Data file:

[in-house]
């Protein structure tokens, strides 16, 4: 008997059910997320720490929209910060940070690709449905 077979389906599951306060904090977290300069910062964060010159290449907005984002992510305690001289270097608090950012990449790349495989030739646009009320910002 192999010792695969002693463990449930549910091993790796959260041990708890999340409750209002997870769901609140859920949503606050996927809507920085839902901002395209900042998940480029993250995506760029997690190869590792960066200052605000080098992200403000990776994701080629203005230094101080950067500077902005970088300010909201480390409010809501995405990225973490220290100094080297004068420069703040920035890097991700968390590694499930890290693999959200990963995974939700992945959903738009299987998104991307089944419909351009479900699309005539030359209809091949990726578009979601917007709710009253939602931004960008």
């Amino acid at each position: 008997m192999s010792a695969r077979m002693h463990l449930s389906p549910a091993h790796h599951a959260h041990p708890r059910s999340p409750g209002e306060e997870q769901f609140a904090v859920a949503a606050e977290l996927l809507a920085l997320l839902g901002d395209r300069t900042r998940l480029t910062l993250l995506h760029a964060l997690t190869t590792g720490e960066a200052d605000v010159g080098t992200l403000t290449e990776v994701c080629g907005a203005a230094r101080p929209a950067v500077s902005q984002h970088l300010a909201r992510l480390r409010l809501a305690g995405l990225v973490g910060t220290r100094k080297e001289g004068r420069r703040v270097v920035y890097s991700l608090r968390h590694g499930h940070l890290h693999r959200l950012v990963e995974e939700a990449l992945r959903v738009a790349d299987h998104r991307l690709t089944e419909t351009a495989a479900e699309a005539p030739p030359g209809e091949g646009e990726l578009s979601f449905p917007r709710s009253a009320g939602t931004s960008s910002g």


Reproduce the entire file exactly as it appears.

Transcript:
[in-house]
């Protein structure tokens, strides 16, 4: 008997059910997320720490929209910060940070690709449905 077979389906599951306060904090977290300069910062964060010159290449907005984002992510305690001289270097608090950012990449790349495989030739646009009320910002 192999010792695969002693463990449930549910091993790796959260041990708890999340409750209002997870769901609140859920949503606050996927809507920085839902901002395209900042998940480029993250995506760029997690190869590792960066200052605000080098992200403000990776994701080629203005230094101080950067500077902005970088300010909201480390409010809501995405990225973490220290100094080297004068420069703040920035890097991700968390590694499930890290693999959200990963995974939700992945959903738009299987998104991307089944419909351009479900699309005539030359209809091949990726578009979601917007709710009253939602931004960008």
């Amino acid at each position: 008997m192999s010792a695969r077979m002693h463990l449930s389906p549910a091993h790796h599951a959260h041990p708890r059910s999340p409750g209002e306060e997870q769901f609140a904090v859920a949503a606050e977290l996927l809507a920085l997320l839902g901002d395209r300069t900042r998940l480029t910062l993250l995506h760029a964060l997690t190869t590792g720490e960066a200052d605000v010159g080098t992200l403000t290449e990776v994701c080629g907005a203005a230094r101080p929209a950067v500077s902005q984002h970088l300010a909201r992510l480390r409010l809501a305690g995405l990225v973490g910060t220290r100094k080297e001289g004068r420069r703040v270097v920035y890097s991700l608090r968390h590694g499930h940070l890290h693999r959200l950012v990963e995974e939700a990449l992945r959903v738009a790349d299987h998104r991307l690709t089944e419909t351009a495989a479900e699309a005539p030739p030359g209809e091949g646009e990726l578009s979601f449905p917007r709710s009253a009320g939602t931004s960008s910002g």